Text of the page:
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With guest host John Harwood.
Forty one cases confirmed in Singapore. Calls to test all blood donations in the U.S. The latest global efforts to stop Zika.
The more we learn, the more we know the Zika crisis is not receding. Dozens of cases now confirmed in Singapore. Evidence that the virus damages adult brains, not just fetal or infant ones. Transmission by people who don’t display symptoms. More than 2,500 cases in the continental U.S. We’ll talk to the US Surgeon General – and other experts - about what’s next. This hour On Point, how can we protect ourselves from Zika? — John Harwood
Dr. William Schaffner, chairman of the department of preventive medicine at Vanderbilt University, where he also is a professor in the division of infectious diseases.
Dr. David Heymann, professor of infectious disease epidemiology at the London School of Hygiene and Tropical Medicine. Chair of the Emergency Committee on the Zika Virus at the World Health Organization. Head of the Center on Global Health Security at Chatham House.
From The Reading List
The Wall Street Journal: Zika Virus Travel Caution Extends to All of Miami-Dade County — "Federal health officials advised pregnant women and their partners on Friday to consider putting off travel to any part of Miami-Dade County after the state confirmed a second area of mosquito-borne Zika transmission covering some of the most alluring tourist areas of Miami Beach."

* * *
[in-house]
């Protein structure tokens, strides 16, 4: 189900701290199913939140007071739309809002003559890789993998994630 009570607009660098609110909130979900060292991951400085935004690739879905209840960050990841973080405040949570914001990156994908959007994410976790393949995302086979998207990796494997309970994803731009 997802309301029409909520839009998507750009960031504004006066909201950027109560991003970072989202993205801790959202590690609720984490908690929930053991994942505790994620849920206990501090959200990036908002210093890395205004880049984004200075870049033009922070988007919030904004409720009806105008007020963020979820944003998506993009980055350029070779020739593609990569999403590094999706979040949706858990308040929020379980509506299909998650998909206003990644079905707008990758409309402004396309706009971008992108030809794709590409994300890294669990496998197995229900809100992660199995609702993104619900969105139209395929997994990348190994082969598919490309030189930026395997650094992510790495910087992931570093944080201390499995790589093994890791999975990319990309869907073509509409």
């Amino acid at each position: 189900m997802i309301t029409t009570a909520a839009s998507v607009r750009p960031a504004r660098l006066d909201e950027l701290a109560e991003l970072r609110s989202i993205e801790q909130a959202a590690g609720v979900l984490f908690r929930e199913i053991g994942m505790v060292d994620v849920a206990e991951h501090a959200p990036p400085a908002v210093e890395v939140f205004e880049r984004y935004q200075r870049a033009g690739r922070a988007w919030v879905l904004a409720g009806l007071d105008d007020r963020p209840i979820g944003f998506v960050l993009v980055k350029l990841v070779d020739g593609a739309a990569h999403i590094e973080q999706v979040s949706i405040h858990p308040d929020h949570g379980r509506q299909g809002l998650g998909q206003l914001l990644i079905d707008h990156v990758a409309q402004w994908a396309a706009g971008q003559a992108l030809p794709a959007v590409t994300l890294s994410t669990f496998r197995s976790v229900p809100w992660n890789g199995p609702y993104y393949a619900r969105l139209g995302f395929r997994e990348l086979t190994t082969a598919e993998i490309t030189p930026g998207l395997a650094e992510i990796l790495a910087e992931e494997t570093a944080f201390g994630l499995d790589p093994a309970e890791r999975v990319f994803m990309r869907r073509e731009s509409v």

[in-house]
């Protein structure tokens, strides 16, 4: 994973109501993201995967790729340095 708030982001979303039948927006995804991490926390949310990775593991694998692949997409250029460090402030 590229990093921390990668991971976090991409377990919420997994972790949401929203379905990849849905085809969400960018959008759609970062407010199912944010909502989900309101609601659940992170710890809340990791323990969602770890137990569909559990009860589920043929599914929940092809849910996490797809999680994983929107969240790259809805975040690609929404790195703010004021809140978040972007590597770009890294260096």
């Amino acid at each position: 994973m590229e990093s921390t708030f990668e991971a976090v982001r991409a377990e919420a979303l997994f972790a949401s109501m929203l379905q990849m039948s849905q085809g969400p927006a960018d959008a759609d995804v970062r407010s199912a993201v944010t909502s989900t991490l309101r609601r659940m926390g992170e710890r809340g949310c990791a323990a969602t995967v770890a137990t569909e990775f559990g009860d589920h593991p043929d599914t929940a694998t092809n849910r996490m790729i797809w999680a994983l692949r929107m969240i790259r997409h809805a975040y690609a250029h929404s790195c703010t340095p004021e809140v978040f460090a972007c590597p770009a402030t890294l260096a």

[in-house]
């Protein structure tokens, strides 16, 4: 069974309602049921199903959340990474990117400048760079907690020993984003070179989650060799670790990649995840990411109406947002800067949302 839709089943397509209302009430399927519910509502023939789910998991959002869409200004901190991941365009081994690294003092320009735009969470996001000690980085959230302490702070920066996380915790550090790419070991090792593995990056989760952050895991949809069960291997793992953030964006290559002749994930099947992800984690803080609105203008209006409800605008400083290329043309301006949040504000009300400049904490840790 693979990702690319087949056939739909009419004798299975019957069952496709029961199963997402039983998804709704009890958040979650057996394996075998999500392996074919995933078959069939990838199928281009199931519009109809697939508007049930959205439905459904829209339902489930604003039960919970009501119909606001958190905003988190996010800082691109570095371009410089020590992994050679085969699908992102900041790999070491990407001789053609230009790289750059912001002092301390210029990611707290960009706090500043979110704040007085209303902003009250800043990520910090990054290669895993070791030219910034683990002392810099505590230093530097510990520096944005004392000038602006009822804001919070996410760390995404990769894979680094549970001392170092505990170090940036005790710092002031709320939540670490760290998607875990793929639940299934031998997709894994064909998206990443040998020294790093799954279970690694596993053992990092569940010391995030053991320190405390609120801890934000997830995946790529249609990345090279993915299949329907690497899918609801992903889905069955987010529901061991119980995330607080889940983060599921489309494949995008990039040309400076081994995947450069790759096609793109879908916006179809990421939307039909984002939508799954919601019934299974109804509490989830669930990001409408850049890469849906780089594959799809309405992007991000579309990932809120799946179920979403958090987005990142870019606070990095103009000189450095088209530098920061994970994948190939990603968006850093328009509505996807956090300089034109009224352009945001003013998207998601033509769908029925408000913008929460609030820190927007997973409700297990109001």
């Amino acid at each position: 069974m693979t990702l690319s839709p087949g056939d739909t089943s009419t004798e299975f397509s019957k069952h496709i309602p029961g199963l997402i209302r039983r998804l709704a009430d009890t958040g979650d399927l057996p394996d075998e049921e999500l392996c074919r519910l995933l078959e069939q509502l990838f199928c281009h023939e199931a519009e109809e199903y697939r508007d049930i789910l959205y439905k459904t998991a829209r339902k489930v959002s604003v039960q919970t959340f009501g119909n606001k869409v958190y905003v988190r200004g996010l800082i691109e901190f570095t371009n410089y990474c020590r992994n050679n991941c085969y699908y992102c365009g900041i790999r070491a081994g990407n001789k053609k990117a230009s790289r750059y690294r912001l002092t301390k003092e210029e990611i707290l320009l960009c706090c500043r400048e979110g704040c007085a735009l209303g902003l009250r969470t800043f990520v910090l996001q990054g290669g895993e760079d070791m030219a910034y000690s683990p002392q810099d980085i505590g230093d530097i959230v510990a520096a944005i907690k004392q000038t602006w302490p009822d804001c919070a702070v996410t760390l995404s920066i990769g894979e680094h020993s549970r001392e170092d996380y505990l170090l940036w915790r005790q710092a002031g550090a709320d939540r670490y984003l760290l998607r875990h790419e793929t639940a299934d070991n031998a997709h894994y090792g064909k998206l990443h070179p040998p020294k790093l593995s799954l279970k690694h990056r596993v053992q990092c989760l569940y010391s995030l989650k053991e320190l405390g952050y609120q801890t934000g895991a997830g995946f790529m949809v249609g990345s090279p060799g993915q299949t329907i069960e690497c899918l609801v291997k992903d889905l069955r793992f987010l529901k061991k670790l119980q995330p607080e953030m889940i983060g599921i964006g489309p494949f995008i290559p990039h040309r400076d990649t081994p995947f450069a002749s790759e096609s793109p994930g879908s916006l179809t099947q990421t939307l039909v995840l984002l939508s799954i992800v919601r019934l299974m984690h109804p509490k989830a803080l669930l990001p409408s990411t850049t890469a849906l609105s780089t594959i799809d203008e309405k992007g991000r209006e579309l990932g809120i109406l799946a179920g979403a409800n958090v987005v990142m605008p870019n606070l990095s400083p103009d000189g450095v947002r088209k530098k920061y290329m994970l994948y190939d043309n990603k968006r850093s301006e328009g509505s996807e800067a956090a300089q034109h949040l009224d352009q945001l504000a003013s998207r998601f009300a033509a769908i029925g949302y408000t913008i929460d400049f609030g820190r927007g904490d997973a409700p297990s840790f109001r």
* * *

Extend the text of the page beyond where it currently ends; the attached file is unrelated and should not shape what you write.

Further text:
New Yorker: The Race For A Zika Vaccine — "Even the most cautious estimates of harm rise with the incidence of infection. Teams of scientists, including Rehen’s, are hunting for medicines that might work against Zika. And public-health experts have been dispatched to eradicate reservoirs of breeding mosquitoes. Those efforts might help—but there’s little that can stop an epidemic in its tracks as effectively as a vaccine."
STAT News: Can scientists keep pace with Zika to develop a vaccine? — "If you’re reading this, you probably know what Zika is, how it works in the body (at least what science understands at the moment), and how quickly it’s spread throughout South and Central America (and that it’s now arrived in Florida and is spreading through local transmission). What you probably don’t know is just how fast epidemiologists and vaccine manufacturers are working to create and test a vaccine for Zika. And that DNA vaccines and horses are involved. (Without giving too much away, horse involvement has to do with their susceptibility to West Nile virus.)"
This program aired on August 30, 2016.
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